On April 19, 2016, the Spanish General Directorate of Taxes (GDT) published the binding ruling with reference number V1722-16, in which it is analysed the VAT treatment applicable to investment advisory services on investment funds and to the reception, transmission and execution of orders services related to collective investment institutions (CII).
Although the answer to the query has gone largely unnoticed, the criterion that the GDT issues has a relevant impact for those financial institutions that provide these types of services due to the Directorate’s novel interpretation. Therefore, it is interesting to summarize the ruling’s main conclusions.
The facts described in the ruling refer to a financial entity that provides both types of services to its clients, with the particularity that (i) each service is regulated in separate contracts and, additionally, (ii) the decision of executing or not the orders fell exclusively on the customer.
The resolution raise three questions:
- Whether both services could be considered independently for VAT purposes, although they are regulated in separate contracts.
- Whether the provisions of services, in particular, the service of reception, transmission and execution of orders, could be considered VAT exempt.
- The taxable base of the service(s).
We proceed next to summarize the conclusions of the GDT on each of these issues.
Advisory services and reception, transmission, and execution of orders services as ancillary
To answer this first question the GDT refers to the judgment of the Court of Justice of the European Union (CJEU) dated 19 July 2012, Case C-44/11, Deutsche Bank AG, which analyse the financial nature and the VAT treatment of discretionary portfolio management services.
Although the ruling acknowledges that, although in the case at hand, there was no discretionary portfolio management service, the GDT refers to the abovementioned judgment of the CJEU to apply the same criterion in order to conclude that investment advisory services in investment funds and the services of receipt, transmission and execution of orders relating to collective investment institutions constitute a single provision of services for VAT purposes, even if in the case giving rise to the ruling (i) both services were regulated in separate contracts and (ii) the decision to execute orders fells exclusively in the client.
Both circumstances are clearly differentiating element with respect to the discretionary portfolio management contract, in which it is the manager himself who takes the management and investment decisions and executes the orders by virtue of the management mandate granted by the investor.
To reach this conclusion t(hat both services constitute a single provision of services for VAT purposes), the GDT based its reasoning on the following arguments:
- The management contract referred to in the ruling seems to be intended for those seeking a single comprehensive service of both transactions.
- Although they could be offered separately, the GDT understands that both services are not useful separately because they are so closely related each other that both can be seen to constitute the same service when, as in the case at hand, they are rendered by the same entrepreneur or professional.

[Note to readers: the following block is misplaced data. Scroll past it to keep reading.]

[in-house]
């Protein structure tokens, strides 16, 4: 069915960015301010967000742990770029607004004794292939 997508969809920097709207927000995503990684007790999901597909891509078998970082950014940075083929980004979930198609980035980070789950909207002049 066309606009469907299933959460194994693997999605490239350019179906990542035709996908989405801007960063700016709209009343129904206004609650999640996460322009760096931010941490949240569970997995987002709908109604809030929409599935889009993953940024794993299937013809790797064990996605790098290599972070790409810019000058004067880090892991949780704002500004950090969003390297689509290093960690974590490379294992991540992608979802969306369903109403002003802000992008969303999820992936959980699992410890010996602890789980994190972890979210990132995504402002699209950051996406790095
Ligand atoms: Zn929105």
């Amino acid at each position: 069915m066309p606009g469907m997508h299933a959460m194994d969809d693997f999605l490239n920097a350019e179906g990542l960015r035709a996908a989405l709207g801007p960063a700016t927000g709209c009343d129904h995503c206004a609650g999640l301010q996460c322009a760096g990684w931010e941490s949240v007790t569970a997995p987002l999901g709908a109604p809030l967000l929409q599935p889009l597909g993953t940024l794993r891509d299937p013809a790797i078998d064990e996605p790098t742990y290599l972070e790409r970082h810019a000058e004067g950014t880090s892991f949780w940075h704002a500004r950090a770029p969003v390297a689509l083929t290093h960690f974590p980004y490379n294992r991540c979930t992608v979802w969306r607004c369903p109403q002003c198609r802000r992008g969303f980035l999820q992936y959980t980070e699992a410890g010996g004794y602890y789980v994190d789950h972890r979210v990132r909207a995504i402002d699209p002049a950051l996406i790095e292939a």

- It is a perfectly logical and a widespread practice that an investor who lacks the necessary resources to perform the service her/himself will contract both services, the decision, and its execution to a third party with a proven experience with these types of investments.
- The mere fact that the standard contract object of this ruling specifies a separate percentage of billing for both services does not change its qualification as a single service.
Can this single provision service be considered exempt for VAT purposes?
Once that both services have been considered as a single provision of service, in order to confirm if the service is VAT exempt or no, the GDT refers again to the aforementioned ECJ judgment even though, as we have already noted, the service offered by the financial entity does not meet the requirements to be considered as governed by a discretionary portfolio management contract.
Based on the previously mentioned judgment, whose application to the case at hand is questionable, the GDT holds that the services provided to clients, consisting of advice on investment in collective investment institutions, together with the execution of orders, are not VAT exempt, so VAT must be charged.
The impact of this decision implies that the service consisting of the reception, transmission, and execution of orders -a service which, generally, is exempt from VAT- becomes subject to and not exempt from VAT, as it is considered an ancillary service to the advisory one.
Taxable base of the single provision of services
Finally, the ruling analyses also how the taxable base of the single service should be determined, considering the fact that the consulting financial entity intended to pay back the distribution commission of each investment fund to the final customer. In particular, it is specifically asked whether the taxable base of the service could be reduced by the amount of the retrocession commissions paid by the investment funds in which it was invested.
The GDT concludes that the taxable base of the advisory service is the consideration agreed between the parties, and may be reduced in the retrocession commission if the discount is granted prior or simultaneously to the time of the transaction.
If, on the contrary, the entity decides to grant the discount to its client in the amount of the retrocession received from the investment fund after the accrual of the service rendered, the taxable base must be modified, a change that, in certain cases, would involve the issuance of an amended invoice.
Article originally published on February 22, 2017 in the Spanish language on the website Funds People.